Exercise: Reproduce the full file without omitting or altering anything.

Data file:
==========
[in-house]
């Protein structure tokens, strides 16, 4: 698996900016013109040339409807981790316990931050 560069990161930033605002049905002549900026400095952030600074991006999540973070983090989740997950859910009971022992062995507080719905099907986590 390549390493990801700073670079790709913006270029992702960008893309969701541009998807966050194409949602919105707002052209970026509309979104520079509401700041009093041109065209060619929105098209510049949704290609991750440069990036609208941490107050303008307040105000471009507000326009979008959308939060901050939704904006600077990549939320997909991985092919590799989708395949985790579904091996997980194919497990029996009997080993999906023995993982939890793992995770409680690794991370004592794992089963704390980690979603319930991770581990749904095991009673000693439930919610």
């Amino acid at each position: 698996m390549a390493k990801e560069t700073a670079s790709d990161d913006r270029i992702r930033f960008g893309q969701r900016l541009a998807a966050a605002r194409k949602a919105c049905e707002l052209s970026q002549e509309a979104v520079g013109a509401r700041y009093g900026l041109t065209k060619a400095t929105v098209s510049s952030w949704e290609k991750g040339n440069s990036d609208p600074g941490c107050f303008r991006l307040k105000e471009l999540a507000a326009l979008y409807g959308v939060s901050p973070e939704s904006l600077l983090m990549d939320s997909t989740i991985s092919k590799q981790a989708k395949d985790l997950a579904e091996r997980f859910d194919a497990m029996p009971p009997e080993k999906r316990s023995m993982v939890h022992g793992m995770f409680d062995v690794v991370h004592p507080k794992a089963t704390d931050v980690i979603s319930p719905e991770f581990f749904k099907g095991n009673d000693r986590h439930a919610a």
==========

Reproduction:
[in-house]
């Protein structure tokens, strides 16, 4: 698996900016013109040339409807981790316990931050 560069990161930033605002049905002549900026400095952030600074991006999540973070983090989740997950859910009971022992062995507080719905099907986590 390549390493990801700073670079790709913006270029992702960008893309969701541009998807966050194409949602919105707002052209970026509309979104520079509401700041009093041109065209060619929105098209510049949704290609991750440069990036609208941490107050303008307040105000471009507000326009979008959308939060901050939704904006600077990549939320997909991985092919590799989708395949985790579904091996997980194919497990029996009997080993999906023995993982939890793992995770409680690794991370004592794992089963704390980690979603319930991770581990749904095991009673000693439930919610």
């Amino acid at each position: 698996m390549a390493k990801e560069t700073a670079s790709d990161d913006r270029i992702r930033f960008g893309q969701r900016l541009a998807a966050a605002r194409k949602a919105c049905e707002l052209s970026q002549e509309a979104v520079g013109a509401r700041y009093g900026l041109t065209k060619a400095t929105v098209s510049s952030w949704e290609k991750g040339n440069s990036d609208p600074g941490c107050f303008r991006l307040k105000e471009l999540a507000a326009l979008y409807g959308v939060s901050p973070e939704s904006l600077l983090m990549d939320s997909t989740i991985s092919k590799q981790a989708k395949d985790l997950a579904e091996r997980f859910d194919a497990m029996p009971p009997e080993k999906r316990s023995m993982v939890h022992g793992m995770f409680d062995v690794v991370h004592p507080k794992a089963t704390d931050v980690i979603s319930p719905e991770f581990f749904k099907g095991n009673d000693r986590h439930a919610a």